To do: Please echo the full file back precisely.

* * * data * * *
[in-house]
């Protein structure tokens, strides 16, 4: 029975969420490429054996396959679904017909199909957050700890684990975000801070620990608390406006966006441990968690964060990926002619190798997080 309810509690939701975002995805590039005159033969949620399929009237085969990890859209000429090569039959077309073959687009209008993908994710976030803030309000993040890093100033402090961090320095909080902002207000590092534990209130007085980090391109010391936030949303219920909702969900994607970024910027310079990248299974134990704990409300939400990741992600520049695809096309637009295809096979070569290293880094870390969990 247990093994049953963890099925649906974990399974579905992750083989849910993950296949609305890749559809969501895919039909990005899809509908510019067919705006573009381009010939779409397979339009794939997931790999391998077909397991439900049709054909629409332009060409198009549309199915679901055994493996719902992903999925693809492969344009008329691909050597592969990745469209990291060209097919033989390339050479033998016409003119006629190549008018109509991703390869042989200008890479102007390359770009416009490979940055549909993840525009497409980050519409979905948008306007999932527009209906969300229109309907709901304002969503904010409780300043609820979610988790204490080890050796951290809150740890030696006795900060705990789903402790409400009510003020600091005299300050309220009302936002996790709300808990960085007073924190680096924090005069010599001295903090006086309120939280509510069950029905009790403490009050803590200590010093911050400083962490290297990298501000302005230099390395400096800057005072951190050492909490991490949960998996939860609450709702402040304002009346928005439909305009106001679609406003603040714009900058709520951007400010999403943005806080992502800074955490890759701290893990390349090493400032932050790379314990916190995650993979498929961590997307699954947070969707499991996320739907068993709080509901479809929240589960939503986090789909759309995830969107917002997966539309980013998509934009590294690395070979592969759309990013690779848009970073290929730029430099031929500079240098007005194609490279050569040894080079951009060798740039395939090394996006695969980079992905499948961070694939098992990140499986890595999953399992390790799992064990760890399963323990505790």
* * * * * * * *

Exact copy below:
[in-house]
């Protein structure tokens, strides 16, 4: 029975969420490429054996396959679904017909199909957050700890684990975000801070620990608390406006966006441990968690964060990926002619190798997080 309810509690939701975002995805590039005159033969949620399929009237085969990890859209000429090569039959077309073959687009209008993908994710976030803030309000993040890093100033402090961090320095909080902002207000590092534990209130007085980090391109010391936030949303219920909702969900994607970024910027310079990248299974134990704990409300939400990741992600520049695809096309637009295809096979070569290293880094870390969990 247990093994049953963890099925649906974990399974579905992750083989849910993950296949609305890749559809969501895919039909990005899809509908510019067919705006573009381009010939779409397979339009794939997931790999391998077909397991439900049709054909629409332009060409198009549309199915679901055994493996719902992903999925693809492969344009008329691909050597592969990745469209990291060209097919033989390339050479033998016409003119006629190549008018109509991703390869042989200008890479102007390359770009416009490979940055549909993840525009497409980050519409979905948008306007999932527009209906969300229109309907709901304002969503904010409780300043609820979610988790204490080890050796951290809150740890030696006795900060705990789903402790409400009510003020600091005299300050309220009302936002996790709300808990960085007073924190680096924090005069010599001295903090006086309120939280509510069950029905009790403490009050803590200590010093911050400083962490290297990298501000302005230099390395400096800057005072951190050492909490991490949960998996939860609450709702402040304002009346928005439909305009106001679609406003603040714009900058709520951007400010999403943005806080992502800074955490890759701290893990390349090493400032932050790379314990916190995650993979498929961590997307699954947070969707499991996320739907068993709080509901479809929240589960939503986090789909759309995830969107917002997966539309980013998509934009590294690395070979592969759309990013690779848009970073290929730029430099031929500079240098007005194609490279050569040894080079951009060798740039395939090394996006695969980079992905499948961070694939098992990140499986890595999953399992390790799992064990760890399963323990505790």